He Said | She Said: Digging into the <i>je ne sais quoi</i> of onion soup

April: Let it be said that Steve was très enthousiaste about trying this French soup-turned-American classic. In fact, his enthusiasm nearly blew our cover. “I heard you guys have French onion soup!” he told the manager on our first outing. Involuntarily, I shooshed him like a librarian.

Steve: Well, I do enjoy classic fare, and French onion soup always has punch. Can’t a fella articulate his zeal for a warm soup? Miss April, you were not able to hide your adoration of the brown potage either. Sometimes you even left a mess in your wake.

A: Hey, eating stringy cheese and slippery onions with a spoon can get tricky. At any rate, I’m not so sure I win the Untidiest Diner prize.

Steve’s French onion soup profile: Thick kick to the gut from a potent broth and a hefty wad of melted cheese.

April’s French onion soup profile: I like a light broth; soup should be soup and not gravy. Also, I aim to enjoy a bit of everything in each bite (i.e., hold the cheese wad).

1535 S. Eighth St., St. Louis
Lunch: Mon. to Fri. – 11 a.m. to 2 p.m.; Dinner: Mon. to Thu. to 5 to 10 p.m., Fri. and Sat. – 5 to 11 p.m.

S: I wrote down “YUM” after my first slurp. I hoisted my legal pad again to add an exclamation point.
A: Really, “YUM!” is as lip-smacking an endorsement as anyone could give. And the French onion soup at this Soulard spot deserved it.
S: Franco’s take on this classic soup seemed to be the most traditional.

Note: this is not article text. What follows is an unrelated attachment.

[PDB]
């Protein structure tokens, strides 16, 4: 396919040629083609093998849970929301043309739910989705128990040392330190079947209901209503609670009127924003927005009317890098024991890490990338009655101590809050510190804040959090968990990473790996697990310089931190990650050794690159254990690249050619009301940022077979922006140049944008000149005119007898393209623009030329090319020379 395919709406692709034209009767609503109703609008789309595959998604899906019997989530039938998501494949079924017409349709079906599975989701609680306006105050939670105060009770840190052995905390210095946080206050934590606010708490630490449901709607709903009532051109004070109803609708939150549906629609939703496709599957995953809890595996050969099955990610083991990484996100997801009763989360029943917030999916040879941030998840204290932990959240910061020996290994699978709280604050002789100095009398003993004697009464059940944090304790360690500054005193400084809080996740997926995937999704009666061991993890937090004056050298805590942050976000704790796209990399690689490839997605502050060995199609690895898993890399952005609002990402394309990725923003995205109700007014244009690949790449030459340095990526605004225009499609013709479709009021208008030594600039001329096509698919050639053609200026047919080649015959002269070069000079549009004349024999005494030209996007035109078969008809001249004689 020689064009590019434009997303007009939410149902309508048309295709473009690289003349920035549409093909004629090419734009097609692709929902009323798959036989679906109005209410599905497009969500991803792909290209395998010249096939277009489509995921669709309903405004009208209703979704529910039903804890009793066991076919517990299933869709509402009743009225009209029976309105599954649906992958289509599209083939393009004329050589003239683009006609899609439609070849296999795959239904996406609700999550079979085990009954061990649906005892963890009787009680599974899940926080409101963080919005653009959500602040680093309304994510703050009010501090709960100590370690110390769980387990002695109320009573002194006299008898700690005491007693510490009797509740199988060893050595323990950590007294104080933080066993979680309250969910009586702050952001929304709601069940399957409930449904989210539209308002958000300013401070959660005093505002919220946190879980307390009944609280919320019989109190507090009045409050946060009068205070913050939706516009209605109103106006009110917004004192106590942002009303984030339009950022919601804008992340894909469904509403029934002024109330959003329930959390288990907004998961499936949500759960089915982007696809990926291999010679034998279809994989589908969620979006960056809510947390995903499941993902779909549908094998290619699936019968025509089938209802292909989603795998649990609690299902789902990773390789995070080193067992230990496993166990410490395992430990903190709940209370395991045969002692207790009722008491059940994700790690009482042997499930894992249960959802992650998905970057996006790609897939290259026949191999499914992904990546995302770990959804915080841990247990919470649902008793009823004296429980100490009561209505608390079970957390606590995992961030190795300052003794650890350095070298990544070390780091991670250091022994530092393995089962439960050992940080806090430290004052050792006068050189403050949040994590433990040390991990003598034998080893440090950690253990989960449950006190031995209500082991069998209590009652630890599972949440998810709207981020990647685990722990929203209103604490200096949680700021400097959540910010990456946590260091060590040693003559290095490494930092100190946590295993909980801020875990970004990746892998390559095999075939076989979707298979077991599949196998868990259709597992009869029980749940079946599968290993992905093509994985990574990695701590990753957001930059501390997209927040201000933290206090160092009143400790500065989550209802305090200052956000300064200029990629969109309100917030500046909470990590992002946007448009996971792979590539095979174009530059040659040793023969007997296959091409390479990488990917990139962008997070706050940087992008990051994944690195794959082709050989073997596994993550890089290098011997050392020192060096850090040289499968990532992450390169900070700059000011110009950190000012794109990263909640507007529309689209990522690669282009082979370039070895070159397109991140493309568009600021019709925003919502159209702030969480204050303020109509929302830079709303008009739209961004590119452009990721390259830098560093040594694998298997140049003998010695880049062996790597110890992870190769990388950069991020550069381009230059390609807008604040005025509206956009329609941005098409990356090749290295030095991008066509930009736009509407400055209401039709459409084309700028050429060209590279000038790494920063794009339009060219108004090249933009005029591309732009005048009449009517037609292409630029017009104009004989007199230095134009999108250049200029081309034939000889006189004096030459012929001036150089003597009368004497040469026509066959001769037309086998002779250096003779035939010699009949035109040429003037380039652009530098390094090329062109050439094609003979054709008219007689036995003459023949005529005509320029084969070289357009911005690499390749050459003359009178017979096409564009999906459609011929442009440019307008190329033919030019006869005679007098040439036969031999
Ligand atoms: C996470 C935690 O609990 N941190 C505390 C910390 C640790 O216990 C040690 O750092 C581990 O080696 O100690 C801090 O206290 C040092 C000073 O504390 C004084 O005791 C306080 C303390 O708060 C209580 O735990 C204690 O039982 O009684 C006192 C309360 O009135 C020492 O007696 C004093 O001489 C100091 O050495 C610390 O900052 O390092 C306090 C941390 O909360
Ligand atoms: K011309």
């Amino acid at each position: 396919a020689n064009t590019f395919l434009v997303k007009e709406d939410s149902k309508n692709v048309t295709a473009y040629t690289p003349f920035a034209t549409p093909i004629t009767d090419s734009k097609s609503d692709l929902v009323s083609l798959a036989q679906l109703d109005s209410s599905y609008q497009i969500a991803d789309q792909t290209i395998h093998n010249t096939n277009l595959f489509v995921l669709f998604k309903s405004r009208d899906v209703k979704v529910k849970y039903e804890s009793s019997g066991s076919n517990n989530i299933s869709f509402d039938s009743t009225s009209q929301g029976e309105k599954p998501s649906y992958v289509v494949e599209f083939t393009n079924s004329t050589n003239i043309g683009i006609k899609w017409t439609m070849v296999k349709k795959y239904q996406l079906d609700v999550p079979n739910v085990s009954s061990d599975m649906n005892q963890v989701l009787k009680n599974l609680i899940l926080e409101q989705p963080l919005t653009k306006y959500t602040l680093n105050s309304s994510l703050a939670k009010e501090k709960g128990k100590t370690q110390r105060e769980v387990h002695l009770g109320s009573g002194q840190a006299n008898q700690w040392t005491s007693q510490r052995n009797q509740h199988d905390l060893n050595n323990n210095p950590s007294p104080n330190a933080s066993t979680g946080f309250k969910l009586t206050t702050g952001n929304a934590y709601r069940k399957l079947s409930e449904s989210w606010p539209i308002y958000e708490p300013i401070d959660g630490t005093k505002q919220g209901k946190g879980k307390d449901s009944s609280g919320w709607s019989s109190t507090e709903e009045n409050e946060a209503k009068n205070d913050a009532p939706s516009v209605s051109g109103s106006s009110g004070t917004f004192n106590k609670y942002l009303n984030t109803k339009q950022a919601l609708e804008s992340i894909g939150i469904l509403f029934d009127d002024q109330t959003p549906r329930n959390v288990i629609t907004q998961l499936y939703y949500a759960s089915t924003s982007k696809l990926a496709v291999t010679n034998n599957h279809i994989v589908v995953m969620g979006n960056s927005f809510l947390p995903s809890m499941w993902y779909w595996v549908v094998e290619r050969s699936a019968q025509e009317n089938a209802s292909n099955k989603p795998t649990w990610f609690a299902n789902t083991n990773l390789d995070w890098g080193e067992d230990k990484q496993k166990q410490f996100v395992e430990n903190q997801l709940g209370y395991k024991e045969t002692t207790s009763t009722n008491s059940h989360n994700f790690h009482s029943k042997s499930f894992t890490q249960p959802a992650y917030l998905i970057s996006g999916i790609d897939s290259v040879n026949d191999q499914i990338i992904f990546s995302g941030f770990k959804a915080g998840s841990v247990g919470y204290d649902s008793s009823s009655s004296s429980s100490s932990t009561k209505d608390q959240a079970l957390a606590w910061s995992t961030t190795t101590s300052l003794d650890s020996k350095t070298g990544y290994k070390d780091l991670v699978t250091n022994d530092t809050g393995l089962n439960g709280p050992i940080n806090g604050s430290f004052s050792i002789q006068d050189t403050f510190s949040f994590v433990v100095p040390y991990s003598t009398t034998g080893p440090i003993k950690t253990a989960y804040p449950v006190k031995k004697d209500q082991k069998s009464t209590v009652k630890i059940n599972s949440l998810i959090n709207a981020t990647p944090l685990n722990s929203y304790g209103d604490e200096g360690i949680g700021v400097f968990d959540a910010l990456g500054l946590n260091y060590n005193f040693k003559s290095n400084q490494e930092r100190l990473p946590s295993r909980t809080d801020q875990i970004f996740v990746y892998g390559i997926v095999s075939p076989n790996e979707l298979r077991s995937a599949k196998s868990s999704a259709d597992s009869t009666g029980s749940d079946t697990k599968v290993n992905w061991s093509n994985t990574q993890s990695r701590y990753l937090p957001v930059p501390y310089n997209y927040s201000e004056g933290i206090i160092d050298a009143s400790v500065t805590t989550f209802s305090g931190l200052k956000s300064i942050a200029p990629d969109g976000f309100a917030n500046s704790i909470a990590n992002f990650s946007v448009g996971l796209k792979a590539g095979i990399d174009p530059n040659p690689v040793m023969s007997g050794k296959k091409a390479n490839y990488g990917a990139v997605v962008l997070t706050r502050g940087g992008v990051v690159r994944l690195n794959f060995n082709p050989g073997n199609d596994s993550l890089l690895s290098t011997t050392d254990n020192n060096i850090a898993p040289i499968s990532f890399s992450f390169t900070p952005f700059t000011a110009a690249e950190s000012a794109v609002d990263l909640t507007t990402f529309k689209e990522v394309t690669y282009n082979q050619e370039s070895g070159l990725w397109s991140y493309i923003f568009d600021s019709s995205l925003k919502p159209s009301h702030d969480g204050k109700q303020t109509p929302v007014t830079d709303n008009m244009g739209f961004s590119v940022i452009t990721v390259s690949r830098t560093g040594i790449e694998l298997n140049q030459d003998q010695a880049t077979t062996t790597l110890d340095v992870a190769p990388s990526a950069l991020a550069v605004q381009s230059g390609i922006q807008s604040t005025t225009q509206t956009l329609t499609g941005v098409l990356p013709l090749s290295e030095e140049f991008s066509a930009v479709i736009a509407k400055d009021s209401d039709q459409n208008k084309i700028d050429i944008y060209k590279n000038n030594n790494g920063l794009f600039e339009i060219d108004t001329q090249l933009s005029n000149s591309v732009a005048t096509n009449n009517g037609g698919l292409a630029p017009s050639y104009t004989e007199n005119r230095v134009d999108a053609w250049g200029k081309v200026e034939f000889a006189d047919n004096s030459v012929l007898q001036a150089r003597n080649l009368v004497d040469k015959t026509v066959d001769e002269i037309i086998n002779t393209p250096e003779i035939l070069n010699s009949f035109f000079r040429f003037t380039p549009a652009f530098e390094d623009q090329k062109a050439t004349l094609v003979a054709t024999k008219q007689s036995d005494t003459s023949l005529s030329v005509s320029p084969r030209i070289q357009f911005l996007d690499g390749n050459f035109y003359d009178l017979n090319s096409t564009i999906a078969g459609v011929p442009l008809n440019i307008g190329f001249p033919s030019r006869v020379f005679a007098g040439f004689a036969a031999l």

A: Between the Normandy-style broth spiked with apple cider and the vigorous Gruyère gratin, this version was definitely very français. Franco does add a twist, though, by way of sharp red onions mixed in with the sweet, standard yellows.
S: Made on-site, the country French bread in the soup had a real thick crust. And magically, it absorbed the slightly sweet broth without getting soggy.
A: Even more magically, all the ingredients disappeared at the same rate. Yes, that means my dream of having cheese, bread and broth in each bite came true. If you’re a sucker for a happy end, you will L-O-V-E, love this soup. Just don’t get carried away and spill some on your tie. Right, Steve?

Papa Fabarre’s
601 Olive St., St. Louis
Mon. to Fri. – 11 a.m. to 3 p.m.

S: Wait until you get a load of this cheese wad!
A: Don’t worry, he didn’t down the entire Swiss mass in a single bite.
S: Nope, I chewed it. A one, a two, a three. Three bites.
A: I couldn’t look. Good thing there was plenty of people-watching to do. Who knew this lunch-only place got such a robust crowd even though it’s somewhat tucked away?
S: This intergenerational community treasure is hidden inside Famous, er, Macy’s downtown store, and it is also inside the psyche of St. Louis. My grandmother took me here as a kid to buy new threads and we would always go to lunch. It is a tradition!
A: I have a hunch that whoever came up with this recipe was a big fan of gravy. The broth had so much flour in it, it was thicker than thick.
S: I know, just the way it is supposed to be. Wasn’t it great?
A: Well, I didn’t uncover the wedge of airy, soft-crusted French bread until almost the end.
S: Exactly. You had time to concentrate on the carefully caramelized onions for the first while.